Bharatiya Janata Party (BJP) president Amit Shah, two of the party’s chief ministers, 19 Union ministers, and 12 other senior leaders of the party descended on Karnataka on Thursday, holding 52 road shows on the last day of campaigning for assembly polls in the state.
Congress president Rahul Gandhi made a pointed reference to this in a press conference on Thursday: “This is a fight between the spirit of Karnataka and the RSS (Rashtriya Swayamsevak Sangh) and we are very clear we don’t want a barrage of leaders from outside the state to come and fight for us.”
The Congress, in power in the state, and the BJP have been locked in an intense and bitter campaign. The former has used “outsiders” in its campaign, including Gandhi, even his mother Sonia Gandhi, who campaigned after a hiatus of two years, but it has largely depended on incumbent chief minister Siddaramaiah.
The BJP, in contrast, has pulled out all stops, using its star campaigner, Prime Minister Narendra Modi, Shah, Uttar Pradesh chief minister Yogi Adityanath, and several cabinet ministers. It’s local face, former chief minister BS Yeddyurappa, whose temporary departure from the party was one reason for its loss in 2013, has been around, but just not as visible.
Prime minister Modi, who held 21 rallies in the state between May 1 and May 9 – he was originally supposed to hold 15 – was not on the campaign trail on Thursday, but he was very much around, addressing Dalit workers of the BJP in Karnataka through his NaMo app.
That disclosure attracted the Modi’s ire, and he played on the Naamdaar-Kaamdaar (dynast, worker) distinction he has made his own during this campaign.
Modi also played up Rahul Gandhi’s foreign origin, and on May 1, asked him to speak on the achievements of the Karnataka government for 15 minutes in any language, including his “mother’s mother tongue.” The Prime Minister was responding to an earlier remark by Gandhi, challenging Modi to a 15-minute face-off in Parliament.
On Thursday, Gandhi termed Modi an angry man (and himself a lightning rod for anger), and said his mother, who is Italian by birth, is more Indian than many Indians he know. “She is more Indian than many people I have seen. She has sacrificed and suffered for this country and it shows the quality of the prime minister when he makes these comments. I’m happy to let him be if he enjoys himself.”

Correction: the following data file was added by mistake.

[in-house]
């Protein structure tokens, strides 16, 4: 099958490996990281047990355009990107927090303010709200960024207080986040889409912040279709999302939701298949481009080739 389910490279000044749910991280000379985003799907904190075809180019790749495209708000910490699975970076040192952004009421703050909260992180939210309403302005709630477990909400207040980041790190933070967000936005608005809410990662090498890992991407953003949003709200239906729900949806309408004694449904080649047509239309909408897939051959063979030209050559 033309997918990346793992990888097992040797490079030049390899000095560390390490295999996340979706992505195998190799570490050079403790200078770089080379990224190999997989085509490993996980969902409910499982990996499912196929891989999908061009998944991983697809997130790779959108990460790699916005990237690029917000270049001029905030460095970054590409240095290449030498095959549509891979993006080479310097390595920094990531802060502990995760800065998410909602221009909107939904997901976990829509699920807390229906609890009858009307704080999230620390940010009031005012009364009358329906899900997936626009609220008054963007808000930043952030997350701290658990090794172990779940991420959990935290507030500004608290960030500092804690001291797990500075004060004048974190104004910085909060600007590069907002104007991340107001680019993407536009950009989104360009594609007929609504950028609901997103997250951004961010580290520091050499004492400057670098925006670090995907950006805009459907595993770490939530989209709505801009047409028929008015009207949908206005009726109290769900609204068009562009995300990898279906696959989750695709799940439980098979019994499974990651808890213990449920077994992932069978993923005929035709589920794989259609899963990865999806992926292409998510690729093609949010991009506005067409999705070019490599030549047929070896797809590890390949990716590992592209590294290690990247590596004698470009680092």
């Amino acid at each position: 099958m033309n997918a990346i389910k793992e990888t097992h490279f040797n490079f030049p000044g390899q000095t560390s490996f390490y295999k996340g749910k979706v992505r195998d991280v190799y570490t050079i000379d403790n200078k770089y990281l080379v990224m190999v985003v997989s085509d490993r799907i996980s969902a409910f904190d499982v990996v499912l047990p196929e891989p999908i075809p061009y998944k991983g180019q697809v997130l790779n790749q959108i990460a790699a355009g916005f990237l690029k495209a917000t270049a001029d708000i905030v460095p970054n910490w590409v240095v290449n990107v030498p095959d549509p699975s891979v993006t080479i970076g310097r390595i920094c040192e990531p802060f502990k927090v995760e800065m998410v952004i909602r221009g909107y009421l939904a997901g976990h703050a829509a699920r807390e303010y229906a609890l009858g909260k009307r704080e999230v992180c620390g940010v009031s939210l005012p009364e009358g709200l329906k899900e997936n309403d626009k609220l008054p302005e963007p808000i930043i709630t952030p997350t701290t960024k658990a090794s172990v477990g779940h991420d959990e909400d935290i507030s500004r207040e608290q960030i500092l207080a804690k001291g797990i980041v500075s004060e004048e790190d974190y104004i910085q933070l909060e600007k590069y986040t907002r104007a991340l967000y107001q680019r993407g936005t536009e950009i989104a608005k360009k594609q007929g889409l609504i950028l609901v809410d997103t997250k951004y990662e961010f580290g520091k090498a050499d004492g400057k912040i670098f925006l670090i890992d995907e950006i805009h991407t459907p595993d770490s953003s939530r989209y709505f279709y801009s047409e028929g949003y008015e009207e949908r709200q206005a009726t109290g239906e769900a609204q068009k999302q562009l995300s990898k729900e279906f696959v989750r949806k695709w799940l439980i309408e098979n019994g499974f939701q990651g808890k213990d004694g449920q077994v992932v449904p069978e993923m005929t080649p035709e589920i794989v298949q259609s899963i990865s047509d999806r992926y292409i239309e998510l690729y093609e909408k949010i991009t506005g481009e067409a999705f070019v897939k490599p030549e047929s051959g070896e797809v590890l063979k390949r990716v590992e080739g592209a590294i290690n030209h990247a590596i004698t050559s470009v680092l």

He also disagreed with the Modi, who had asked the Congress not to politicise rapes and said there were fundamental political issues that affected 50% of the country’s population, targetted the BJP’s state leaders, including Yeddyurappa, and the Reddy brothers for corruption, and said Modi had done nothing for farmers.
Gandhi said the BJP was “in panic”.
Congress president Rahul Gandhi waves at his supporters during a road show ahead in Bengaluru on Wednesday. (PTI)
Shah said in a tweet that “the writing on the wall is clear; It’s time for BJP with absolute majority in Karnataka.”
Opinion polls expect the May 12 elections (results will be declared on May 15) will result in a hung house; most polls expect the Congress to be the single-largest party, though. A hung house could bring the Janata Dal (Secular) of former prime minister HD Deve Gowda, the third party in the fray in the state, into play.
On Thursday, the chief minister of Chattisgarh Raman Singh and the chief minister of Madhya Pradesh Shivraj Singh Chouhan campaigned for the BJP in Bengaluru and Mysuru respectively.
Defence minister Nirmala Sitharaman, rail minister Piyush Goyal, petroleum minister Dharmendra Pradhan, and commerce minister Suresh Prabhu were among the prominent ministers campaigning in the state on Thursday.